It is not a specific requirement for many careers. At a general level it gives relevant background for careers in Transport, Tourism and Travel. If studied further at third level it can lead into areas such as Town Planning, Surveying, Weather Forecasting, Map Making and Environmental Assessment.
It is regarded as a social and general education subject. Students are advised that a good standard of English is necessary for Higher Level.
A field study is compulsory for the Leaving Certificate and is worth 20% of the total marks. The remainder is made up of final exam with core elective (both levels) and optional (higher level) sections.
Geography develops an ability to think independently. Employers tend to look for people who are independent thinkers, open-minded, disciplined, good at problem solving and able to pick out the essential from the trivial.
The Leaving Certificate History syllabus was recently revised and now consists of 5 topics, each worth 20% of the overall mark. This framework is common to both Higher and Ordinary Level but the content matter differs for each level.
One of the topics for Leaving Cert History is called the Research Study Report. Students do their own project, on a person, movement or historical phenomenon they are interested in. Students’ research project reports can deal with political history, military (such as a significant battle), social (a person’s work for a particular organisation), economic, local…..There are opportunities here for students to choose a subject of personal interest.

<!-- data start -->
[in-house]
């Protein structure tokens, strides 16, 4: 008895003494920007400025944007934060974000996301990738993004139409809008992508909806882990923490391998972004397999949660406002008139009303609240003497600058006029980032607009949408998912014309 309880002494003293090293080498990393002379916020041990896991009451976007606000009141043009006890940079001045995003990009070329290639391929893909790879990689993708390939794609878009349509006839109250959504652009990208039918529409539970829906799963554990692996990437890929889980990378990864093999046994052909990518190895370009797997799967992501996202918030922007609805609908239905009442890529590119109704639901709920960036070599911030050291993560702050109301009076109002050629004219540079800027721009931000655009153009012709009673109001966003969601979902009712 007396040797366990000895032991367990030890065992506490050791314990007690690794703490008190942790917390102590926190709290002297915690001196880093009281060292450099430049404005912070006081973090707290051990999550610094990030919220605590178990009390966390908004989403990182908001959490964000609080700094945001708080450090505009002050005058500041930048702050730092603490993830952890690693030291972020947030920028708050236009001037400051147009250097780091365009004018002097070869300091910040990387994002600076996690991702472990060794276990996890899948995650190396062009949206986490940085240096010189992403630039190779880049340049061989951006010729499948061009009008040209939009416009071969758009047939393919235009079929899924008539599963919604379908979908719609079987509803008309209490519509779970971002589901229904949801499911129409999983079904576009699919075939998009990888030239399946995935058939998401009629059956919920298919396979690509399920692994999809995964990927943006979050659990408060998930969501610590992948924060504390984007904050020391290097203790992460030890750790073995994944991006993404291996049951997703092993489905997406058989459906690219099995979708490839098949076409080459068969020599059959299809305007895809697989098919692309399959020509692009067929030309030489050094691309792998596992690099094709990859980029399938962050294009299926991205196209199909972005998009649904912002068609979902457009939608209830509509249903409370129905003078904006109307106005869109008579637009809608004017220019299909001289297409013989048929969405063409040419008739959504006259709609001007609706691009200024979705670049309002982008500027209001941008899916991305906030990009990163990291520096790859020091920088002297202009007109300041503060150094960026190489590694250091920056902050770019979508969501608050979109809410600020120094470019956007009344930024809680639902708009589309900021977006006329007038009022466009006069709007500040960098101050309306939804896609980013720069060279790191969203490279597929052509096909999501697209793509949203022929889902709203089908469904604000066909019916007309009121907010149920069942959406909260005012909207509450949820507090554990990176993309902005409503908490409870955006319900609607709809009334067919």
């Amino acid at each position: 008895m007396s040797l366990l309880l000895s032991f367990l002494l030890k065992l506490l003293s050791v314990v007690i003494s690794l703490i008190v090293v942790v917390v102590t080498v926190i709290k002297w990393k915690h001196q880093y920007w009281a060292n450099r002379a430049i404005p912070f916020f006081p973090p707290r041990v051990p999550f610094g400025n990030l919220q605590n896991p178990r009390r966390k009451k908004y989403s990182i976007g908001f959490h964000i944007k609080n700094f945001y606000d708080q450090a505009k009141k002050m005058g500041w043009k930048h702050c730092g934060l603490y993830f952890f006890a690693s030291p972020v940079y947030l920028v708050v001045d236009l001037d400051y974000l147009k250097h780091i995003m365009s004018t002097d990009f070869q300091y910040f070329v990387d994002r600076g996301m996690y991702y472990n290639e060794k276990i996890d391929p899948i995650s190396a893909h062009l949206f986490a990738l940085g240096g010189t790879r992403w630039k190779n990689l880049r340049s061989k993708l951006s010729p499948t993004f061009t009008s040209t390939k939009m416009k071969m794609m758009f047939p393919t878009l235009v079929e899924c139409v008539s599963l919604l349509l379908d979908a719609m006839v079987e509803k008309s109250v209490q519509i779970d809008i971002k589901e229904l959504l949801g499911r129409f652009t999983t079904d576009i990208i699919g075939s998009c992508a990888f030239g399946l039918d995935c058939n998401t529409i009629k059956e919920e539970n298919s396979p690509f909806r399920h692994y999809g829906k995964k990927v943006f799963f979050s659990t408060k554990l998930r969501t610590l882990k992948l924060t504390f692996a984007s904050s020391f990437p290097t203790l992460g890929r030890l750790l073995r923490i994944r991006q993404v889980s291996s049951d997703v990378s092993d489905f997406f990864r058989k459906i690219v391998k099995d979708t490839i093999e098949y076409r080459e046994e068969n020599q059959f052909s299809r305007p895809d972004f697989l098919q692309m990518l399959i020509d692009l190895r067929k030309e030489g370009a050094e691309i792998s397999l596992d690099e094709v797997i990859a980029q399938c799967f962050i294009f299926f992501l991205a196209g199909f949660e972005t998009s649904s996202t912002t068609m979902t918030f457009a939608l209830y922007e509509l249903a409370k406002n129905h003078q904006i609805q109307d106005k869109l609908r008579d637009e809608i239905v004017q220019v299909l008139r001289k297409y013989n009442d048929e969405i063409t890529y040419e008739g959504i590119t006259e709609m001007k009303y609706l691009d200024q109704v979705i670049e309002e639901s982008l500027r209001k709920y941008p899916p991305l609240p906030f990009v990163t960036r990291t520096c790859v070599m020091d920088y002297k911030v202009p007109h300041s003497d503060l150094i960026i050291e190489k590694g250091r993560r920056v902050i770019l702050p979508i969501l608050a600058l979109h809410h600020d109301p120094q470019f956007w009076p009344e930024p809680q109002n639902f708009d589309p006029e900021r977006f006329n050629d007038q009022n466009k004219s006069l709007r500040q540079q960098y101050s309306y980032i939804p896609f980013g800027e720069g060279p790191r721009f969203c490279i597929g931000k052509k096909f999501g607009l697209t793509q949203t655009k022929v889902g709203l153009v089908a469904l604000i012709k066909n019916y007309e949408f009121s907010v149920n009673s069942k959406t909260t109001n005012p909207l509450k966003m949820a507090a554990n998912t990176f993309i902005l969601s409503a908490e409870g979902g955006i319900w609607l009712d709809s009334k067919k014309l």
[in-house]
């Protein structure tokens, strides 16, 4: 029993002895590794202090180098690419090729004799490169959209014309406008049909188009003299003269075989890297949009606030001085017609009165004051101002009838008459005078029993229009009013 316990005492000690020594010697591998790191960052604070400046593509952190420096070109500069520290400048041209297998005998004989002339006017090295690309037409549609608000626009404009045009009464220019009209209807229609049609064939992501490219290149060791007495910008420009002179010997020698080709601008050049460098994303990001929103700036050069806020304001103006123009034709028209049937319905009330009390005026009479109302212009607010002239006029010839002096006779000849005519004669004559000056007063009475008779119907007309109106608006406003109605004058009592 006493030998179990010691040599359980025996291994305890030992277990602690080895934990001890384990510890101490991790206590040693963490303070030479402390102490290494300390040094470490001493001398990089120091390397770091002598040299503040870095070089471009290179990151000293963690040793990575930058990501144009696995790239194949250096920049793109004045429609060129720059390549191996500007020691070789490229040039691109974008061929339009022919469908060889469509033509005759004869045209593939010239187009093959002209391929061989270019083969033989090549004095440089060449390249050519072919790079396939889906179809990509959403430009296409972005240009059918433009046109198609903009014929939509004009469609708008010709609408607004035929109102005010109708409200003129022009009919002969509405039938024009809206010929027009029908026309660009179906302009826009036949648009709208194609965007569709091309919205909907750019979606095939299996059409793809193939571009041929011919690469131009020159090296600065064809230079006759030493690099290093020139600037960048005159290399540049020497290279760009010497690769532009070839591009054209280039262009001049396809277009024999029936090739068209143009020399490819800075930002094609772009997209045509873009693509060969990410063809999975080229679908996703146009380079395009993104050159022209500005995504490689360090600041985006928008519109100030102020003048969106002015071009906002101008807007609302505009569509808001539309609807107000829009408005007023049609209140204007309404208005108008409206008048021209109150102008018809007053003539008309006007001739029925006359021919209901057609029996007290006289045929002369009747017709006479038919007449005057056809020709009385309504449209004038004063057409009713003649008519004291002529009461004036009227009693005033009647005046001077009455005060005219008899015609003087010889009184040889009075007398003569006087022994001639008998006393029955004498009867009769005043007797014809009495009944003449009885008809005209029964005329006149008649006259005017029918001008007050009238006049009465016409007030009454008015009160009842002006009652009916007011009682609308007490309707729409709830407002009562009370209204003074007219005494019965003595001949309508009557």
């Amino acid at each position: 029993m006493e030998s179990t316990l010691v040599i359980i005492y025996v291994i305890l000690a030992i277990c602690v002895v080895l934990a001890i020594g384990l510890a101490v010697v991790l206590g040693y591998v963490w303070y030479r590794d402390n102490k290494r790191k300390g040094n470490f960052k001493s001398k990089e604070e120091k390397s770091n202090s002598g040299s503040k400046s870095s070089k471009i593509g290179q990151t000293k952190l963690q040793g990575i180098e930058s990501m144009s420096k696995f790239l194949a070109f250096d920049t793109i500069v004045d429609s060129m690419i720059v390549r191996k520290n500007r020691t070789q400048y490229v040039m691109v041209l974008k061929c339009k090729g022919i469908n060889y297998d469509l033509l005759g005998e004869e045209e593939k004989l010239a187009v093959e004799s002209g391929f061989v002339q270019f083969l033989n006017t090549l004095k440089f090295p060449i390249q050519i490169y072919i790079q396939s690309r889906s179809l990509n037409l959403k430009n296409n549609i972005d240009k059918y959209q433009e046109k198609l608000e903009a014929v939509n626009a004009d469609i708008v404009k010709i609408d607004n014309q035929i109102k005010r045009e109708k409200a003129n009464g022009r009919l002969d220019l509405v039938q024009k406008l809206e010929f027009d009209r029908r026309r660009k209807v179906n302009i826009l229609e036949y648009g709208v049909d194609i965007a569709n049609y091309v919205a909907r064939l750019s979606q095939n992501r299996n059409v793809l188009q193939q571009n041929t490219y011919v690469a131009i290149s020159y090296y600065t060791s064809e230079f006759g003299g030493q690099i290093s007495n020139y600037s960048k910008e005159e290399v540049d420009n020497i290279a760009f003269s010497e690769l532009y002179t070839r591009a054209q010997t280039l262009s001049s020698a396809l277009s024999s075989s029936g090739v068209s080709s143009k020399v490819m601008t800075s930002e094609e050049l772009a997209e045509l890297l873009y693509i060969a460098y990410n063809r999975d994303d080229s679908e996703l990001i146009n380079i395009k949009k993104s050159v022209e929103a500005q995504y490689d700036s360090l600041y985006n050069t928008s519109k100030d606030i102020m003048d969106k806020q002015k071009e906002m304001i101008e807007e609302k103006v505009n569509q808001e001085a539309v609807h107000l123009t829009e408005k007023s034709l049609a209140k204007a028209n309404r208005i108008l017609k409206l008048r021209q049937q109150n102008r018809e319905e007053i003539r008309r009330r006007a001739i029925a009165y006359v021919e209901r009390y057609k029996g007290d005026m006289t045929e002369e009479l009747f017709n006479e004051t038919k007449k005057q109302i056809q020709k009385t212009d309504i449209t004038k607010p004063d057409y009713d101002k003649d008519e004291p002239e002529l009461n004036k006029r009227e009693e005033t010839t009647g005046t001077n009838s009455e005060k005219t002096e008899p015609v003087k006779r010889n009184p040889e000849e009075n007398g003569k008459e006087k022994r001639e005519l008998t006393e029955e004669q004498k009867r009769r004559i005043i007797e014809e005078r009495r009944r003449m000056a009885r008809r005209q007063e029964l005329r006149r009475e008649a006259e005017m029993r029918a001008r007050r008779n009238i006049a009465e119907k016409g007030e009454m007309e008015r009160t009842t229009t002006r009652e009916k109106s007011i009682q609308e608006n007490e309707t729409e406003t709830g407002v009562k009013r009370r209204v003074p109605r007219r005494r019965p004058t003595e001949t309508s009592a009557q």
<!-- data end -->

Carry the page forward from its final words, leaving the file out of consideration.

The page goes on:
For Higher Level students the Research Study Report should be between 1,200 and 1,500 words; for Ordinary Level students the Report needs to be between 600 and 800 words. This Report is submitted before the exam, thus having the chance to gain up to 20% of the overall mark before sitting the terminal exam.
Studying History will sharpen your communication skills. You will learn the importance of supporting your argument or point of view with relevant evidence. You will encounter a variety of types of sources when you study history, such as maps, political cartoons, memoirs, public records and photographs. History develops an ability to think independently without jumping to unsupported conclusions. Employers tend to look for people who are independent thinkers, open-minded, disciplined, good at problem solving and able to pick out the essential from the trivial.
Leaving Certificate Accounting is a continuation of the Book-Keeping Section of the Junior Certificate Business Course. It would be recommended that anyone considering Accounting would have knowledge of the Double Entry Book-Keeping system.